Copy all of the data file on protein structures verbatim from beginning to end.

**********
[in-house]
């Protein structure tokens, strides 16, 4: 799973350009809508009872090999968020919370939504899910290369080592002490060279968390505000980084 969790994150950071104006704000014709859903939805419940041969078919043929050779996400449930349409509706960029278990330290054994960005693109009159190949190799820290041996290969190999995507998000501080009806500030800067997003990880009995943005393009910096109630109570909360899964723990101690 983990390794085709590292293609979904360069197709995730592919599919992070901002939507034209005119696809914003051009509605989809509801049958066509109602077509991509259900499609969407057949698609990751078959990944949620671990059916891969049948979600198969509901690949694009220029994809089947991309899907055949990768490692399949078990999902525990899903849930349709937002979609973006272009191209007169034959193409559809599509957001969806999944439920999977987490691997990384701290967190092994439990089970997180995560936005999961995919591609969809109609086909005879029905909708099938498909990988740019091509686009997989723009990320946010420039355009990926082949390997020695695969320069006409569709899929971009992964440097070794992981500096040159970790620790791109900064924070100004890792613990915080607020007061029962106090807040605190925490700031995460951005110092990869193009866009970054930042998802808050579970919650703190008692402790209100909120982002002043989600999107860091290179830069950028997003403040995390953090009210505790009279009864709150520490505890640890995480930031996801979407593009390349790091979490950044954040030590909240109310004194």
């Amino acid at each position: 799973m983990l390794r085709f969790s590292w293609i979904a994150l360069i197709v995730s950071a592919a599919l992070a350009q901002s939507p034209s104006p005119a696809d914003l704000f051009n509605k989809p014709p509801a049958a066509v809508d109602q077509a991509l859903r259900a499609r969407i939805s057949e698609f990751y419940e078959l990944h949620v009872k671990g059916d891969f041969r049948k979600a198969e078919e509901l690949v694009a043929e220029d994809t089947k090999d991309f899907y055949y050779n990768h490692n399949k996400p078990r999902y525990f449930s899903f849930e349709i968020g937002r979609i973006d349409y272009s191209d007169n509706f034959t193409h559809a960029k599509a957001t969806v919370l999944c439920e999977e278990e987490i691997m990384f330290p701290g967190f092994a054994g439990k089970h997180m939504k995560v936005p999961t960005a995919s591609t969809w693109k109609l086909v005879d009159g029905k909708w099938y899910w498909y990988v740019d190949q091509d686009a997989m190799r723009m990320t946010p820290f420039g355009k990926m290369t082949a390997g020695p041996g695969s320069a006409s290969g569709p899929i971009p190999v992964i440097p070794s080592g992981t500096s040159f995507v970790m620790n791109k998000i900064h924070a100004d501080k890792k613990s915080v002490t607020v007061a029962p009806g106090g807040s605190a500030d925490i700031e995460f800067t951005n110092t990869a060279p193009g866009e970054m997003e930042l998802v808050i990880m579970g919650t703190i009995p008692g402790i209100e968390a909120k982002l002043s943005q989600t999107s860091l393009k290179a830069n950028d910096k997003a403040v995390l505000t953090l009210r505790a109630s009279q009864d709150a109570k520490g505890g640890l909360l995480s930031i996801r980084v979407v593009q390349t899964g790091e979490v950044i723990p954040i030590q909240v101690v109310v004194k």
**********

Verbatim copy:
[in-house]
């Protein structure tokens, strides 16, 4: 799973350009809508009872090999968020919370939504899910290369080592002490060279968390505000980084 969790994150950071104006704000014709859903939805419940041969078919043929050779996400449930349409509706960029278990330290054994960005693109009159190949190799820290041996290969190999995507998000501080009806500030800067997003990880009995943005393009910096109630109570909360899964723990101690 983990390794085709590292293609979904360069197709995730592919599919992070901002939507034209005119696809914003051009509605989809509801049958066509109602077509991509259900499609969407057949698609990751078959990944949620671990059916891969049948979600198969509901690949694009220029994809089947991309899907055949990768490692399949078990999902525990899903849930349709937002979609973006272009191209007169034959193409559809599509957001969806999944439920999977987490691997990384701290967190092994439990089970997180995560936005999961995919591609969809109609086909005879029905909708099938498909990988740019091509686009997989723009990320946010420039355009990926082949390997020695695969320069006409569709899929971009992964440097070794992981500096040159970790620790791109900064924070100004890792613990915080607020007061029962106090807040605190925490700031995460951005110092990869193009866009970054930042998802808050579970919650703190008692402790209100909120982002002043989600999107860091290179830069950028997003403040995390953090009210505790009279009864709150520490505890640890995480930031996801979407593009390349790091979490950044954040030590909240109310004194």
């Amino acid at each position: 799973m983990l390794r085709f969790s590292w293609i979904a994150l360069i197709v995730s950071a592919a599919l992070a350009q901002s939507p034209s104006p005119a696809d914003l704000f051009n509605k989809p014709p509801a049958a066509v809508d109602q077509a991509l859903r259900a499609r969407i939805s057949e698609f990751y419940e078959l990944h949620v009872k671990g059916d891969f041969r049948k979600a198969e078919e509901l690949v694009a043929e220029d994809t089947k090999d991309f899907y055949y050779n990768h490692n399949k996400p078990r999902y525990f449930s899903f849930e349709i968020g937002r979609i973006d349409y272009s191209d007169n509706f034959t193409h559809a960029k599509a957001t969806v919370l999944c439920e999977e278990e987490i691997m990384f330290p701290g967190f092994a054994g439990k089970h997180m939504k995560v936005p999961t960005a995919s591609t969809w693109k109609l086909v005879d009159g029905k909708w099938y899910w498909y990988v740019d190949q091509d686009a997989m190799r723009m990320t946010p820290f420039g355009k990926m290369t082949a390997g020695p041996g695969s320069a006409s290969g569709p899929i971009p190999v992964i440097p070794s080592g992981t500096s040159f995507v970790m620790n791109k998000i900064h924070a100004d501080k890792k613990s915080v002490t607020v007061a029962p009806g106090g807040s605190a500030d925490i700031e995460f800067t951005n110092t990869a060279p193009g866009e970054m997003e930042l998802v808050i990880m579970g919650t703190i009995p008692g402790i209100e968390a909120k982002l002043s943005q989600t999107s860091l393009k290179a830069n950028d910096k997003a403040v995390l505000t953090l009210r505790a109630s009279q009864d709150a109570k520490g505890g640890l909360l995480s930031i996801r980084v979407v593009q390349t899964g790091e979490v950044i723990p954040i030590q909240v101690v109310v004194k």